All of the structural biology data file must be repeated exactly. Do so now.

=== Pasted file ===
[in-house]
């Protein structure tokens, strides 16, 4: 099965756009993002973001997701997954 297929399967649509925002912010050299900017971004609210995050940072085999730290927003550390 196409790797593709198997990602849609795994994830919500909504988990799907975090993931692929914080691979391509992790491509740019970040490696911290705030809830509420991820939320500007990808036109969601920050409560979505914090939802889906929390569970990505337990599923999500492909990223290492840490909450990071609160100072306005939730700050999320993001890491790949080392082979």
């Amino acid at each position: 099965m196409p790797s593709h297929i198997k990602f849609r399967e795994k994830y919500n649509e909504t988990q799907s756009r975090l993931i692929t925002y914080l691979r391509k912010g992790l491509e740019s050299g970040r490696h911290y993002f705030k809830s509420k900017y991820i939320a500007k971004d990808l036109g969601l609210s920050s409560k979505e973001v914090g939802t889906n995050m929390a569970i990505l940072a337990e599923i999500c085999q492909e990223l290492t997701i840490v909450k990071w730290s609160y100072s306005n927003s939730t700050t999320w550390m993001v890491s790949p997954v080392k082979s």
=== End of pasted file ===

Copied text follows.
[in-house]
């Protein structure tokens, strides 16, 4: 099965756009993002973001997701997954 297929399967649509925002912010050299900017971004609210995050940072085999730290927003550390 196409790797593709198997990602849609795994994830919500909504988990799907975090993931692929914080691979391509992790491509740019970040490696911290705030809830509420991820939320500007990808036109969601920050409560979505914090939802889906929390569970990505337990599923999500492909990223290492840490909450990071609160100072306005939730700050999320993001890491790949080392082979």
């Amino acid at each position: 099965m196409p790797s593709h297929i198997k990602f849609r399967e795994k994830y919500n649509e909504t988990q799907s756009r975090l993931i692929t925002y914080l691979r391509k912010g992790l491509e740019s050299g970040r490696h911290y993002f705030k809830s509420k900017y991820i939320a500007k971004d990808l036109g969601l609210s920050s409560k979505e973001v914090g939802t889906n995050m929390a569970i990505l940072a337990e599923i999500c085999q492909e990223l290492t997701i840490v909450k990071w730290s609160y100072s306005n927003s939730t700050t999320w550390m993001v890491s790949p997954v080392k082979s």